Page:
Self-accountability helps us operate in an ethical, responsible and authentic manner. The French playwright, Moliere, wrote,
It is not only what we do, but also what we do not do, for which we are accountable.”
Others may attempt to hold us accountable but only self-accountability will leave us comfortable in our own skin. Self-accountability is about being in integrity.
Here is an excerpt from my book, From Woe to WOW: How Resilient Women Succeed at Work that speaks to integrity:
The Merriam-Webster dictionary defines integrity as firm adherence to a code of especially moral or artistic values or incorruptibility. In 2002, Time magazine’s “People of the Year” featured three women-of-integrity or, as the media headlines screamed, whistleblowers. Coleen Rowley, an agent at the Federal Bureau of Investigation criticized the FBI for ignoring evidence of terrorist plans before the September 11 attacks. Both Sherron Watkins of Enron and Cynthia Cooper of WorldCom reported fraudulent activity within their respective companies. These women just could not go to sleep at night without doing something that was in alignment with their values.
They all risked—both personally and professionally—the chagrin of colleagues and management by their actions. For each of them, the greater risk was in not acting and thereby losing integrity.
I have not been featured on the cover of Time magazine but, about ten years ago, I wrote a letter of resignation along with 12 recommendations which addressed 12 moral dilemmas that drove me out of the organization. A copy was forwarded to both the Director and the Board of Directors. I walked away believing I had done my part in naming what was unjust. My popularity within that agency plummeted to the bottom but I survived. I thrived.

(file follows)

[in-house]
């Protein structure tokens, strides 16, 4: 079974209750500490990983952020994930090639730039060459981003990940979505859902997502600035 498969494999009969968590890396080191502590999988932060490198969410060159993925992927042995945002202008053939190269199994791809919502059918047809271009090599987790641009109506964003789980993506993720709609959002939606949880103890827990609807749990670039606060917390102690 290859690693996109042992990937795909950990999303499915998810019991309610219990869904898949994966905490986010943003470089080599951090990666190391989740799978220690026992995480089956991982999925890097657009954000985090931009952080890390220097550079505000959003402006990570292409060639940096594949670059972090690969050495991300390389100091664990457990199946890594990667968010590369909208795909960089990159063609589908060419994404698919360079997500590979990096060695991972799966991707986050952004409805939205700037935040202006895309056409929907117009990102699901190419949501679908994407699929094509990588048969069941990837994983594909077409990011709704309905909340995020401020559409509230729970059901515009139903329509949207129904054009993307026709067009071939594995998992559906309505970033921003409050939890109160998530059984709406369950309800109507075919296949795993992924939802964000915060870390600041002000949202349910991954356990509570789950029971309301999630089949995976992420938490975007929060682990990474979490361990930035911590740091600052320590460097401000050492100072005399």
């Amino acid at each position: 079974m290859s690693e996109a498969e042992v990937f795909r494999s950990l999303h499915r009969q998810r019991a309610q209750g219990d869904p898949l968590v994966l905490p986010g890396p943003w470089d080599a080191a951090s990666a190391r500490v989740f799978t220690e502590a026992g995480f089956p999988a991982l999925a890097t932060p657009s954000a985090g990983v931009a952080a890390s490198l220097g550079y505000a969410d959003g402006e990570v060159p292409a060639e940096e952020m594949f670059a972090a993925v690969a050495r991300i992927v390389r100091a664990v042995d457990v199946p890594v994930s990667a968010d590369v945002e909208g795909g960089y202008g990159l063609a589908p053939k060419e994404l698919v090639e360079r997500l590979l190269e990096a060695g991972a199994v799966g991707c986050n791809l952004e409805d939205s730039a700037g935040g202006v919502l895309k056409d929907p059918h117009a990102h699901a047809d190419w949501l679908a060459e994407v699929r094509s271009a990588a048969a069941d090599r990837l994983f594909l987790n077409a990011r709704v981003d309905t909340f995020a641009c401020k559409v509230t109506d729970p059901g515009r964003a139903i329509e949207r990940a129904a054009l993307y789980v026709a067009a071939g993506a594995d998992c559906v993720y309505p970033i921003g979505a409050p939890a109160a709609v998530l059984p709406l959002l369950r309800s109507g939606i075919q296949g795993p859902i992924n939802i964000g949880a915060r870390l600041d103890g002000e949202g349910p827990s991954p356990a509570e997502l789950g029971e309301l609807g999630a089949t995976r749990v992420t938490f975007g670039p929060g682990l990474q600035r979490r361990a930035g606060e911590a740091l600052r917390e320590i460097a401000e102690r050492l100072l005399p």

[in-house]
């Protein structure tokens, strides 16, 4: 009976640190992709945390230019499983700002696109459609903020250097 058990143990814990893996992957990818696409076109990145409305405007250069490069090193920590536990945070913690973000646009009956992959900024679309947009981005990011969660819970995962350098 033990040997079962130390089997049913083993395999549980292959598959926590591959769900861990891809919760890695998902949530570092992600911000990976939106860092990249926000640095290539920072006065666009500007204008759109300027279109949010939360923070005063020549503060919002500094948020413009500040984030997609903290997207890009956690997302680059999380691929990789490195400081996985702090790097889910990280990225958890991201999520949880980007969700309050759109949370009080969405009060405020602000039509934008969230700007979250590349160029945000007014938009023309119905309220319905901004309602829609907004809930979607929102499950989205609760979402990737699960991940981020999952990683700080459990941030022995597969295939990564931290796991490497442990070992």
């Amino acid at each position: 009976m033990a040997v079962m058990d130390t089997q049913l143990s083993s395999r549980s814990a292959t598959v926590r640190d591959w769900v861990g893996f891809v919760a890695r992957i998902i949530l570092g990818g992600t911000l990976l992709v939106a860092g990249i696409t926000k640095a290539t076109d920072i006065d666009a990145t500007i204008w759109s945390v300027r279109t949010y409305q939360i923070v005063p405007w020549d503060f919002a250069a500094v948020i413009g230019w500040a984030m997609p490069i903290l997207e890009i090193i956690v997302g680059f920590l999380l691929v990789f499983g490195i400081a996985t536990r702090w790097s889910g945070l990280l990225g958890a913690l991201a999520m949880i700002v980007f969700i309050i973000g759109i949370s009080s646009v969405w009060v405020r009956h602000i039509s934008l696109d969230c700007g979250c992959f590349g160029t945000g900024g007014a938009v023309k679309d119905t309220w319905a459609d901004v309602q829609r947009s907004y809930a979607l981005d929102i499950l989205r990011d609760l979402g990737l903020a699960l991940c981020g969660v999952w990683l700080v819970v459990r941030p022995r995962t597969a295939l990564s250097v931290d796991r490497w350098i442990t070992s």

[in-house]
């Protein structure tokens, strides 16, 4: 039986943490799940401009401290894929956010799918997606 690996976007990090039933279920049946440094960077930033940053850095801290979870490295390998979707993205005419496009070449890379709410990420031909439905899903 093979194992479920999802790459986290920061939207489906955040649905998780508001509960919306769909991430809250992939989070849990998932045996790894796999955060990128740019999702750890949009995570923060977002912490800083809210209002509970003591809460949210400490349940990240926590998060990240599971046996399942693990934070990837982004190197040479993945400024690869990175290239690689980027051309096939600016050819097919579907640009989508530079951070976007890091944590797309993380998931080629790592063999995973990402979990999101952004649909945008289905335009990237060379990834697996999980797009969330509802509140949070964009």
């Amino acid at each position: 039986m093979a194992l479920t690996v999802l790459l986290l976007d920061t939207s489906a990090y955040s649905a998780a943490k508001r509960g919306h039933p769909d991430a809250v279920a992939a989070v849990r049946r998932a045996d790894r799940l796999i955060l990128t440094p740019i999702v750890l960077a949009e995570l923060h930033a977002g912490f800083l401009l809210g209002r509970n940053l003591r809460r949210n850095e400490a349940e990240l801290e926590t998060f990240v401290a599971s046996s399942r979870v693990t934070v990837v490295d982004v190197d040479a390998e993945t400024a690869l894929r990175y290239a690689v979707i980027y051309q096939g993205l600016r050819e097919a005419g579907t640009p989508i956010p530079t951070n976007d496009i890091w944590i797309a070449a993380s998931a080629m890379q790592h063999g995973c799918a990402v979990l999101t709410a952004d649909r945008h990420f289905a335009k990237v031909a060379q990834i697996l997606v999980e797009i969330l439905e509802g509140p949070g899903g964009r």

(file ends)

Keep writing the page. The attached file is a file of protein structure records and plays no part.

In her book, Corporate Integrity: A Toolkit for Managing Beyond Compliance by Donna Kennedy-Glans defines integrity as the complete alignment of your intentions, commitments, and actions. She also offers an illuminating question to help make a decision:
Will my children and grandchildren appreciate my decision?”
In this context, acts of integrity can be as significant as proceeding with care when contemplating doing business in a country known for human rights violations or as small as reducing, reusing and recycling products.
In 1932, Herbert J. Taylor, who later became Rotarian International President, developed four simple questions as ethical guideposts.
The 4-Way Test
1. Is it the truth?
2. Is it fair to all concerned?
3. Will it build goodwill and better friendships?
4. Will it be beneficial to all concerned?
Anita Roddick, the creator of The Body Shop, shook the business world with her unorthodox practices. She made her company’s message clear through this line, “There are three billion women in the world and only eight that look like supermodels.” Not only did she challenge stereotypes of women’s beauty but involved herself in activism and campaigning for environmental and social issues. She gave her staff time off to volunteer and once said,
Good business is also about putting forward solutions, not just opposing destructive practices or human rights abuses.”
Ten Tips for Detecting Out-of-Integrity
“Oh! My gosh! What was I thinking?”
1. You gave in to peer pressure.
2. You spoke or acted with poor intentions driven by urges of greed, pride, envy, revenge or deception.
3. You had disturbing flashbacks and nightmares of what you said or did.
4. You stood by or hid when harm occurred to yourself, others or the environment.
5. You felt guilt or regret.
6. You felt a sickness or sinking in your stomach.
7. You noticed critical self-talk yelling at you internally.
8. You received little or no support from those you trusted for wisdom, compassion and thoughtful discernment.
9. You were glad that children or those you respect were not present.
10. You concluded you could save yourself by making amends.
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